He later went on to run the bagging operation for about two years.  

Rusty Rexius recalls working after school at the company when he was 11 years old.

What probably ranks as one of the more unique sales for the company was the shipment of 70 semi loads of soil to New York City, where it was put on the roof of a Manhattan skyscraper to grow blueberries. 

Rexius also markets a variety of premium Opus Grows soils, one of which is prized by the cannabis industry although some growers prefer to mix their own blends. 

“They (cannabis growers) think they have their own secret recipe, so we sell them the components,” Arlen Rexius notes. 

Other customers can also take advantage of custom mixes. 

“If you prefer to opt for a custom mix, we have a wide variety of base ingredients and organic amendments to choose from to create just the right mix for your needs,” the company tells its customers. 

Rexius has grown to 350 people (it had fewer than 100 employees 20 years ago). 

“With 350 employees, we’re a force to be reckoned with,” Arlen Rexius says. 

Some of those employees have been with the company for 40 to 50 years. Arlen Rexius has worked full-time at the company for 50 years.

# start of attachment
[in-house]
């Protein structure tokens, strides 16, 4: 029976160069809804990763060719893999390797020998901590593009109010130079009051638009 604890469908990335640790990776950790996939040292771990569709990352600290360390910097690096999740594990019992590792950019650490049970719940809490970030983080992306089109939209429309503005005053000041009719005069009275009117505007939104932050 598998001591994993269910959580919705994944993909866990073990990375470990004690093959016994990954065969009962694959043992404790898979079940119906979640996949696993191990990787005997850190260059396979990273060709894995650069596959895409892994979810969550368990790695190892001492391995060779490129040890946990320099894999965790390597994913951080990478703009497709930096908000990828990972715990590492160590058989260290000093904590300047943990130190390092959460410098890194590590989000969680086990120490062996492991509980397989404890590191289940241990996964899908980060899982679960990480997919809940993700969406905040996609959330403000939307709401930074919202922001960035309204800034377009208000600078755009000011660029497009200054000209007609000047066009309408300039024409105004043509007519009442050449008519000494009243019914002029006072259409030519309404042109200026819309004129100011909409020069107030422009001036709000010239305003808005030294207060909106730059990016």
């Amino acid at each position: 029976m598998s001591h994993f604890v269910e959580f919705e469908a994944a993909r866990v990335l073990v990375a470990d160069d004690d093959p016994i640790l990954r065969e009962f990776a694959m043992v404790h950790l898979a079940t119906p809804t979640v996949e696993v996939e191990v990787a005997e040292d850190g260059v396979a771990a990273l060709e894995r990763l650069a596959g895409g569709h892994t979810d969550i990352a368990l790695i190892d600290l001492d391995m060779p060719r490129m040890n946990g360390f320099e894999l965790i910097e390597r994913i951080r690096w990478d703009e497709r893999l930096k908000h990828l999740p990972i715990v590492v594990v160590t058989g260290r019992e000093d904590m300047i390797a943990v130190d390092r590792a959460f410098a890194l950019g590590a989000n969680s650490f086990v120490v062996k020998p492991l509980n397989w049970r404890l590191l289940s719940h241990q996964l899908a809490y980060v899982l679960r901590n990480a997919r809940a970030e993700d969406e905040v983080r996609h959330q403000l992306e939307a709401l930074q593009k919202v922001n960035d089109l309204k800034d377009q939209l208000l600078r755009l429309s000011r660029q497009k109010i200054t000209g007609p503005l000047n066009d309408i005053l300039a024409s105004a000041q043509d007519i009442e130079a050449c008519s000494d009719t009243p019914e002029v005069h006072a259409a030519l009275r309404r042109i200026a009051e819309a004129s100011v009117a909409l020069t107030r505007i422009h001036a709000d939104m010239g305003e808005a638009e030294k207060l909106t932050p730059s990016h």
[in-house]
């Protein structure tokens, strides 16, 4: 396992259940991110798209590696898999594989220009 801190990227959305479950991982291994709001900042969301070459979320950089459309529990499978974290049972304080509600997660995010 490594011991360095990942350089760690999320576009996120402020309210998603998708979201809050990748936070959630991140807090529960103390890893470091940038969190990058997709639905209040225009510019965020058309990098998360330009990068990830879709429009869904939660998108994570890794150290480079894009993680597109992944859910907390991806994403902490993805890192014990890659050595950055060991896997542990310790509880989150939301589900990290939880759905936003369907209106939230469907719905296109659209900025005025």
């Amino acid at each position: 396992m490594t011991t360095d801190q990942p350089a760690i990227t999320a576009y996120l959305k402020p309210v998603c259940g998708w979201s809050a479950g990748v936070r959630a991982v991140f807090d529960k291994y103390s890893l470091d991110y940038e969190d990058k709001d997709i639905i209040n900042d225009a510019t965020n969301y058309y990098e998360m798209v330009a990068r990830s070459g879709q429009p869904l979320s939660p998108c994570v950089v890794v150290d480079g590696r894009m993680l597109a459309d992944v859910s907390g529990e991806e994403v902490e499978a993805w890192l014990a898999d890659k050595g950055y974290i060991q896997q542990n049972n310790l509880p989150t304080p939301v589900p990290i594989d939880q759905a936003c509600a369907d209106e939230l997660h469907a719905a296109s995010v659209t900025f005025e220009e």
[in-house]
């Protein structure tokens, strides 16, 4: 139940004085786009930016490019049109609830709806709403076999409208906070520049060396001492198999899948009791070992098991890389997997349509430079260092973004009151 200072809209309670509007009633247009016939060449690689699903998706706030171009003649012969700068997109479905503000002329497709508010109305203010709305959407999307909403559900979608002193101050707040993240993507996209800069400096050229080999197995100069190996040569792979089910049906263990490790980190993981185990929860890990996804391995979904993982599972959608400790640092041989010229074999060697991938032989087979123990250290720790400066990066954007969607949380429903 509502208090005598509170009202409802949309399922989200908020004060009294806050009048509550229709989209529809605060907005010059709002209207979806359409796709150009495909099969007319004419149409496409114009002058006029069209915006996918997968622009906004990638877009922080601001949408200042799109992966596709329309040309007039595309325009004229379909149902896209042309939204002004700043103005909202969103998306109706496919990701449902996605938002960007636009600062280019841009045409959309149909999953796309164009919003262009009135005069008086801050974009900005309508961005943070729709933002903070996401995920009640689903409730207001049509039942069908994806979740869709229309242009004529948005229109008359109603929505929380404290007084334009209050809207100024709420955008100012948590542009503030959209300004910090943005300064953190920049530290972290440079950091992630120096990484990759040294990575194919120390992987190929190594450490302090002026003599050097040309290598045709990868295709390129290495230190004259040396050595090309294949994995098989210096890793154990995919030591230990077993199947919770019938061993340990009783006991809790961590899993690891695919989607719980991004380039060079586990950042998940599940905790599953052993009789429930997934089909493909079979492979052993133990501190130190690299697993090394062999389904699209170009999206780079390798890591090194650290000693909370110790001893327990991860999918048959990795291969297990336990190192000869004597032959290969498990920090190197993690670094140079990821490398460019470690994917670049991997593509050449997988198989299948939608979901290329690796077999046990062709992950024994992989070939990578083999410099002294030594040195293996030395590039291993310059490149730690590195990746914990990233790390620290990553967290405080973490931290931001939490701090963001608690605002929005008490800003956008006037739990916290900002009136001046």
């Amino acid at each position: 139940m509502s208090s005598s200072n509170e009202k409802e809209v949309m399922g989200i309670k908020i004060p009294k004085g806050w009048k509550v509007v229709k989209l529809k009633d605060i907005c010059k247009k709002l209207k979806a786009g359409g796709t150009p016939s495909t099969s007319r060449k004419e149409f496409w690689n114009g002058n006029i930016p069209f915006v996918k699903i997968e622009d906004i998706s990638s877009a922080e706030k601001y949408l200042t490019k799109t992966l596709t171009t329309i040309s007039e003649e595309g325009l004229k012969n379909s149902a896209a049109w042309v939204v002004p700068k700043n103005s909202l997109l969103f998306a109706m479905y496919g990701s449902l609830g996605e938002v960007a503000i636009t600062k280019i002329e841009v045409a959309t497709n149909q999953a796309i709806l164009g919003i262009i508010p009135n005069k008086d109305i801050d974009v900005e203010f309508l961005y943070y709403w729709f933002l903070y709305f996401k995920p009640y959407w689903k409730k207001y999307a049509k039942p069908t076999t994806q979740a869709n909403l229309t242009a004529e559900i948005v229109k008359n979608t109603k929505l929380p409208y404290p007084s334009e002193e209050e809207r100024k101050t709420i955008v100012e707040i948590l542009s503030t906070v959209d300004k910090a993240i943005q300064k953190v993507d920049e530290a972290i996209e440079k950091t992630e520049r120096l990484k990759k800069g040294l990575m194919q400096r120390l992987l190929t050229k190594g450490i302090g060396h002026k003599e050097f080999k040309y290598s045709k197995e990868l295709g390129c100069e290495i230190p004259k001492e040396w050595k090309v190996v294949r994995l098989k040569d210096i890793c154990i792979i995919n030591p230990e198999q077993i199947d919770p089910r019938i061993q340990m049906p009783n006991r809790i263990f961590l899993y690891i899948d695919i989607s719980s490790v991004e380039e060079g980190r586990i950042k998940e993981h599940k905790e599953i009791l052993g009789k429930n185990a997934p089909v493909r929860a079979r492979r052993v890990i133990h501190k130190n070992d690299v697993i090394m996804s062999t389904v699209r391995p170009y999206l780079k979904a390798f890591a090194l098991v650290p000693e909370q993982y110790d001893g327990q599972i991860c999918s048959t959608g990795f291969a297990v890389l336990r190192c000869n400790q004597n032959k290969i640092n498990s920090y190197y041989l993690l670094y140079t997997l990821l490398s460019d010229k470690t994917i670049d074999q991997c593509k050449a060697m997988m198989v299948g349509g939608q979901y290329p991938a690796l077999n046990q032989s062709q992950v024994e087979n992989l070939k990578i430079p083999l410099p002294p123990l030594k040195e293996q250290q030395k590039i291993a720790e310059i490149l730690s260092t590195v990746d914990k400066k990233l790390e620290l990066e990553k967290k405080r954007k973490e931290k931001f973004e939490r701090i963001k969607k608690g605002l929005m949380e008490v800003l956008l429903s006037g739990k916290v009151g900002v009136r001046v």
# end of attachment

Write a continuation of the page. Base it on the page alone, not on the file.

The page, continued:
“It’s the only job I’ve ever had,” he says. 

All manufacturing is done in Eugene but the company also has facilities in Portland and Bend. The Portland location has a fleet of blower trucks while Bend, as well as Eugene, offers landscaping services. 

“We’re a unique company because we have so many things going on,” Arlen Rexius says. “We’re not just one thing. We don’t do just landscaping. We don’t just do soil.”

Among its many offerings is design and installation of outdoor kitchen and living spaces, outdoor water features and outdoor fire features. 

The Eugene site takes in thousands of yards of green waste as well as food scraps from restaurants and grocery stores. 

It also gives back to the community, through its involvement with charitable organizations and its annual Earth Day promotion, when it gives a free half yard of compost to anybody who stops by. 

“We take their yard waste and turn it into something they can use and we give it back to them,” Arlen Rexius says.  

In 1950, Sol Rexius invented what his grandson describes as a “very primitive” blower truck that could blow sawdust into the bins in homes for their furnaces. Arlen Rexius subsequently developed an automated blower truck and holds numerous patents on those Express Blower vehicles. Although that part of the company was sold in 2002 to FINN Corp. of Ohio, Rexius still builds Express Blower trucks for FINN and provides sales and services from its Eugene location. 

“The blower truck spreads the same amount of mulch as 20 workers,” Arlen Rexius says. “When companies get short of workers, people buy blower trucks.”